United States District Court, M.D. Alabama, Southern Division
MEMORANDUM OPINION AND ORDER
C. MARKS CHIEF UNITED STATES DISTRICT JUDGE
Delores Riley (“Riley”) filed this action against
defendant Tower Loan of Mississippi, LLC (“Tower
Loan”) alleging that she had been discriminated against
based on her sex in violation of Title VII of the Civil
Rights Act of 1964, as amended, 42 U.S.C. § 2000e,
et. seq.. She also brings a state law claim of
breach of contract. She seeks compensatory and punitive
damages, injunctive relief, and attorney fees. The court has
jurisdiction over the federal claim pursuant to the
jurisdictional grant in 42 U.S.C. § 2000e-5, and
supplemental jurisdiction of the state law claim pursuant to
28 U.S.C. § 1367.
action is now pending before the court on the parties'
joint motion to compel arbitration (doc. 13) filed on
November 21, 2019. The “parties agree that the claims
alleged in this suit fall within the scope of a valid
arbitration agreement that was entered in interstate
commerce, such that the FAA applies.” (Id. at
1, para. 4). The parties ask the Court to enter an order
staying this case or dismissing the action without prejudice.
(Id. at 2, para. 5). Upon consideration of the
motion, and for the reasons that follow, the court concludes
that the motion to compel arbitration should be granted, the
motion to dismiss should be granted and the motion to stay
should be denied.
purpose of the motion to compel arbitration, the following
facts are undisputed. On March 12, 2018, Riley became an
employee of Tower Loans in Dothan, Alabama. On that date, she
signed an Employment Agreement with Tower Loans that contains
an arbitration provision. (Doc. 13, Ex. 1, para. 5)
arbitration agreement provides as follows:
5. Except for the equitable relief authorized by paragraph
hereto, the parties shall submit all other disputes, legal or
otherwise, relating to or in any way concerning either the
employment relationship or this Agreement to binding
arbitration. The arbitrable issues include, but are not
limited to, the scope of arbitration; the interpretation and
construction of this Agreement; claims alleging breach of
contract; claims based on race, sex, disability, or religious
matters; disclosing to third-parties any information obtained
by Tower under this Agreement; wage and hour or other
compensation disputes; libel and/or slander; Fair Credit
Reporting Act violations; wrongful discharge; and providing
third-parties information about Employee's performance or
facts of Employee's discharge or quitting, or any other
matter relating to or concerning the Employee's
relationship to Tower. There will be no right or authority
for any dispute to be brought, heard or arbitrated as a class
or collective action.
(Id.) (footnote added).
Plaintiff filed this action on September 9, 2019, alleging
that she was discriminated against on the basis of her sex
when she was terminated for failing to agree to relocate from
Dothan, Alabama and asserting a claim of breach of contract.
to the Federal Arbitration Act (“FAA”),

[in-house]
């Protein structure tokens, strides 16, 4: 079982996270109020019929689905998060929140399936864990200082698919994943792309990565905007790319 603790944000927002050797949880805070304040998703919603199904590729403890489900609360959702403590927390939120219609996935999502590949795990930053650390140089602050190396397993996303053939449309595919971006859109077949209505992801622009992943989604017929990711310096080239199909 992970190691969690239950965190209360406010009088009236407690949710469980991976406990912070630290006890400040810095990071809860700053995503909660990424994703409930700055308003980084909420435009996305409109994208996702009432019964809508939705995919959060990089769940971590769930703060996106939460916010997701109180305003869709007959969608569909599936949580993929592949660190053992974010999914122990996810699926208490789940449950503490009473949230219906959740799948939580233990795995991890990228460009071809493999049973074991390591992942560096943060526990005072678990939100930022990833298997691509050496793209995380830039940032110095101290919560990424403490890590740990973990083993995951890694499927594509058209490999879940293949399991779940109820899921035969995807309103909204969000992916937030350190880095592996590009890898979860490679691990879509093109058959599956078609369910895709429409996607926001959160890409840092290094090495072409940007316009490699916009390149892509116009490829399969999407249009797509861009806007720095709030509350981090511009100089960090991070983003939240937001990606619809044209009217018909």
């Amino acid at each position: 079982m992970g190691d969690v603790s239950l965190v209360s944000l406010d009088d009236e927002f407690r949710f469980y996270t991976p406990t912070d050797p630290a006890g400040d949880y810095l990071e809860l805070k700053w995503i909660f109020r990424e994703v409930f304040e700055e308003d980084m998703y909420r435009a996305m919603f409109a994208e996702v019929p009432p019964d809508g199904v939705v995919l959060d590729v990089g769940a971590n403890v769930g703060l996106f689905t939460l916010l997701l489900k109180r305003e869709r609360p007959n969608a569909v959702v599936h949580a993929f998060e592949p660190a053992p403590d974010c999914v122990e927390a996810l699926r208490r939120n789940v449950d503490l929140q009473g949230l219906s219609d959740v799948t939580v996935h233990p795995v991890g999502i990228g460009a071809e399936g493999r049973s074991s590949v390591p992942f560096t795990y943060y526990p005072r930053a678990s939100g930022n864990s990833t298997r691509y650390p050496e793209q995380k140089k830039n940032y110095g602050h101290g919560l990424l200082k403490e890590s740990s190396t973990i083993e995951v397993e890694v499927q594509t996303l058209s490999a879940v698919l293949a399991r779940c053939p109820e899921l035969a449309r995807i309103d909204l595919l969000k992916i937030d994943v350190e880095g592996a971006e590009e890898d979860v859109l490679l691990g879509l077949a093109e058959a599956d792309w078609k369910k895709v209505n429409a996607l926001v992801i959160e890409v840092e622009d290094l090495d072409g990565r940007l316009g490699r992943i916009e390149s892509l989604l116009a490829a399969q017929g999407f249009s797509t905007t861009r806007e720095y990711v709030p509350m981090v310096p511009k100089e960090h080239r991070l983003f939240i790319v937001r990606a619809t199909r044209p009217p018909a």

“[a] written provision in any . . . contract evidencing
a transaction involving commerce to settle by arbitration a
controversy . . . arising out of such contract . . . shall be
valid, irrevocable, and enforceable, save upon such grounds
as exist at law or in equity for the revocation of any
contract.” 9 U.S.C. § 2. The parties agree that a
valid agreement to arbitrate exists between the parties, and
they do not dispute that the arbitration provisions satisfy
the FAA's requirement of a contract “involving
commerce.” Id. Consequently, the court
concludes that the parties' joint motion to compel
arbitration pursuant to the FAA should be granted.
remains, however, the parties' motion to stay or dismiss
the case without prejudice. Although 9 U.S.C.§ 3
suggests the Court “stay the trial of the action until
such arbitration has been had in accordance with the terms of
the agreement, ” the circumstances of this case support
dismissal without prejudice.
Although 9 U.S.C. § 3 speaks in terms of requiring a
stay when an action is referred to arbitration, the weight of
authority from district courts within this Circuit (and other
circuit courts of appeals) supports a dismissal of an action
when, due to an order compelling arbitration, there are no
substantive claims left pending before the district court.
Halford v. Deer Valley Home Builders, Inc., No.
2:07cv180-ID(WO), 2007 WL 1229339 at *3 (M.D. Ala. Apr. 25,
2007); see also Clayton v. Woodmen of World Life Ins.
Soc., 981 F.Supp. 1447, 1451 (M.D. Ala. 1997); Dale
v. Comcast Corp., 453 F.Supp.2d 1367, 1378 (N.D.Ga.
2006)(citing Choice Hotels Int'l, Inc. v. BSRTropicana Resort, Inc., 252 F.3d 707, 709-10 (4th
Cir. 2001)); Gilchrist v. Citifinancial Servs.,
Inc., No. 6:06cv1727-ORL-31KRS, 2007 WL 177821, *4 (M.D.
Fla. Jan. 19, 2007). Furthermore, although the Eleventh
Circuit has not directly addressed the propriety of dismissal
in lieu of a stay under 9 U.S.C. § 3, it has
“frequently affirmed where the district court compelled
arbitration and dismissed the underlying case.”